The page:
Carnegie Mellon University

Statistics Competition winners

May 17, 2017

Meeting of the Minds: Dietrich College Winners

By Emily Stimmel

Misery loves company – at least when it comes to Twitter. That’s what Blaine Cole discovered when he analyzed the textual features of tweets that were frequently shared.

Cole presented "Why Do People Retweet? An Analysis of the Effect of Sentiment & Rhetorical Devices on Retweeting," at Carnegie Mellon University’s 2017 Meeting of the Minds Undergraduate Research Symposium. It earned him the Dietrich Humanities Prize. 

"The primary finding of my work was that tweets with a negative emotional valence were more likely to be retweeted than tweets with a positive or neutral emotional valence," said Cole, a senior economics and statistics major who also placed second in the statistics oral competition. "This result lined up with the commonly held idea that controversy attracts the most attention, but I thought it was interesting to have hard evidence to back up this idea."

Since it began in 1995, Meeting of the Minds has grown from 157 student presenters to over 600. The university’s diverse array of disciplines and research areas were showcased at the event, which included poster sessions, oral presentations, art installations and more.

Junior Isabel Bleimeister presented her findings from a study in which she examined the effects of chronic, unpredictable stress. She won first place in the Psychology Department’s oral competition.

Bleimeister said she chose to participate in Meeting of the Minds to gain experience discussing her research.

"I am thrilled and honored to have won this award. This experience has shown me that I am capable of giving a strong presentation," said Bleimeister, a neuroscience major with a minor in biomedical engineering.

As in previous years, Tim Haggerty oversaw judging for the Dietrich College of Humanities and Social Sciences award categories. He said that he is consistently impressed by the quality of student work from the college.

"Both the Award for Artistic Excellence and the Dietrich Humanities Prize had another fine crop of excellent entries," said Haggerty, director of the Humanities Scholars Program

2017 Dietrich College Award Winners

Award for Artistic Excellence (funded by the Center for the Arts in Society)

Naomi Shimada, Creative Writing; Margaret Mertz, Global Studies 
"Psyche & Parfum: Deconstructing Representation & Diversifying the Film Industry"

Christine Shen, Mathematical Sciences and Art
"Word Play"

Lumi Barron, Art; Michelle Janco, Art
"Rolling Sheep"

Amanda Jolley, Art

Michelle Ma, Computer Science and Art
"The Clinic"

Dietrich Humanities Prize (funded by the Humanities Scholars Program)

Paloma Sierra-Hernandez, Creative Writing and Drama
"COCKTAIL: Tasting Three Different Perspectives about Puerto Rican National Identity Through Poetry"

Kristina Wagner, Technical Writing and Communication
"How a research-based system can facilitate citizens solving wicked problems more efficiently, with the refugee crisis as a case study"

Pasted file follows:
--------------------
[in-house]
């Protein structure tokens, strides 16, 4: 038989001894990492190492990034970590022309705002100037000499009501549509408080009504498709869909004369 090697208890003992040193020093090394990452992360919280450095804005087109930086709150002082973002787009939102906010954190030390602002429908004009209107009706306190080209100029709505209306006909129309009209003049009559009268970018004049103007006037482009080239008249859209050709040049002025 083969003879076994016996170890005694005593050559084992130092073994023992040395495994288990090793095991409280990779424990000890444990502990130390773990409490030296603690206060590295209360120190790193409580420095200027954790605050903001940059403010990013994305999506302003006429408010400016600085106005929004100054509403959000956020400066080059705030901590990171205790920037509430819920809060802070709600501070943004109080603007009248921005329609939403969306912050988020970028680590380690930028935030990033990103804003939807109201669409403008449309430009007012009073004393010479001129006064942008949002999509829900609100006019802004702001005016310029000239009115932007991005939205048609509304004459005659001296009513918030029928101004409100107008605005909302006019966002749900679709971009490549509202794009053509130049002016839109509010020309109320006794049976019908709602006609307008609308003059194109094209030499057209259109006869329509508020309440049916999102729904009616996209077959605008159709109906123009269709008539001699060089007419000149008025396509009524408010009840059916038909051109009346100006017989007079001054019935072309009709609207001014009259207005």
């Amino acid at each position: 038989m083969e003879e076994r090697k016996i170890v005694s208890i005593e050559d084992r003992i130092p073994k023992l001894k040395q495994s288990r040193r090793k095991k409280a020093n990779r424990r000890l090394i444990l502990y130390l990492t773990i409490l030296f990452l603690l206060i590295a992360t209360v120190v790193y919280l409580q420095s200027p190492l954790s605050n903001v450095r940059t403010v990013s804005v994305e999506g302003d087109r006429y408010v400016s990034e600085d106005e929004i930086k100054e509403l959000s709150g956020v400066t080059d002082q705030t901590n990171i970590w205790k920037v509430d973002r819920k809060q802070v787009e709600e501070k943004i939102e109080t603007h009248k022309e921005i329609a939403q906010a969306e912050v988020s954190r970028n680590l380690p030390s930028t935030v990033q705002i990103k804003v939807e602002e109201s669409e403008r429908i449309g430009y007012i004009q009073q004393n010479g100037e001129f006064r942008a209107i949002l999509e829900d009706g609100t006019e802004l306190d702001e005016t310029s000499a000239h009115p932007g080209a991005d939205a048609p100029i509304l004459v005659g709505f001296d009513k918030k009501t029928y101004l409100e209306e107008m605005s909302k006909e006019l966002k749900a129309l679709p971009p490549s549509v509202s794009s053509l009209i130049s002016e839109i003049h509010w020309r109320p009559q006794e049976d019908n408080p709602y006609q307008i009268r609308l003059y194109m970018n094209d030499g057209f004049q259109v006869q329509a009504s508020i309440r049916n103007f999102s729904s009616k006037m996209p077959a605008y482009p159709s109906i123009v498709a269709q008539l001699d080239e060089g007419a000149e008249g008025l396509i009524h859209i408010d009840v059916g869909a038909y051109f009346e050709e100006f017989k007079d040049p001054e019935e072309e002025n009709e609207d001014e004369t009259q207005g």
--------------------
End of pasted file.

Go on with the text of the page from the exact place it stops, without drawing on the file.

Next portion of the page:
Karen Nguyen, Professional Writing and Psychology
"The Importance of Untold Stories: Coming of Age as a Vietnamese Woman"

Ariel Hoffmaier, Creative Writing and Ethics, History & Public Policy
"Networking: Stories of Queer Lives"

Blaine Cole, Economics and Statistics
"Why Do People Retweet? An Analysis of the Effect of Sentiment & Rhetorical Devices on Retweeting"

Psychology Department Competition

Poster Competition

First Place: Kimberly Hochstedler, Statistics
"Meta-Analytic Review of Pronoun Use and Health and Relationship Outcomes"

Oral Competition

First Place: Isabel Bleimeister, Neuroscience
"Effects of Chronic Unpredictable Stress on Anxiety, Cognition and Neuroinflammation in Rats Subjected to Experimental Brain Trauma"

Statistics Competition

Oral Competition

First Place: Angelina Sheremet, Statistics
"Interactive Model-Based Clustering"

Second Place: Blaine Cole, Economics and Statistics
"Why Do People Retweet? An Analysis of the Effect of Sentiment and Rhetorical Devices on Retweeting"

Poster Competition

First Place: Kimberly Hochstedler, Statistics
"Meta-Analytic Review of Pronoun Use and Health and Relationship Outcomes"

Second Place: Benjamin Teo, Mathematical Sciences
"Determining the Structure of a Population of Neurons"

Third Place: Yu Liu, Statistics and Machine Learning
"Towards Synthetic Ecosystems of Disease Vectors"

Honorable Mentions:

Isaac Haberman, Statistics; LeShaun Jones, Statistics; Grace Lee, Statistics; and Yuan Liang, Statistics and Machine Learning
"Statistical Approaches for Augmenting Synthetic Ecosystems with Agent Activities: An Application of the American Time Use Survey"

Andrew Bryan, Economics and Statistics; Shichen Yang, Economics and Statistics; Apoorva Havanur, Statistics and Machine Learning; Emily Helfer, Statistics and Machine Learning; and Naveen Shankar, Statistics and Machine Learning
"Identifying Donor Trends for the Pittsburgh Civil Light Opera"

Harit Agrawala, Economics and Statistics; Jack Kroger, Economics and Statistics; Sameer Dhavalikar, Statistics and Machine Learning; Megan Fu, Business Administration; and Barbara Samaniego, Economics
"Post-Consumer Food Waste"

Young Researcher Award

Jeffrey Phillips, Mathematical Sciences
"An Extension of the Kelly Criterion for Scenarios with Discrete Bet Amounts"

Emma Flickinger, Creative Writing
"Galaxy Morphology and Environment Density: Detecting a Relationship"

Osher Lifelong Learning Institute Award


Asawari Kanitkar, Information Systems; Divya Mohan, Information Systems; and Kathryn Williams, Information Systems
"Heart Rate Analytics: Extracting Heart Rate Through Facial Landmarking"

Pictured above: Students receive awards for the statistics competitions at Meeting of the Minds. (Photo credit: Richelle Bernazzoli.)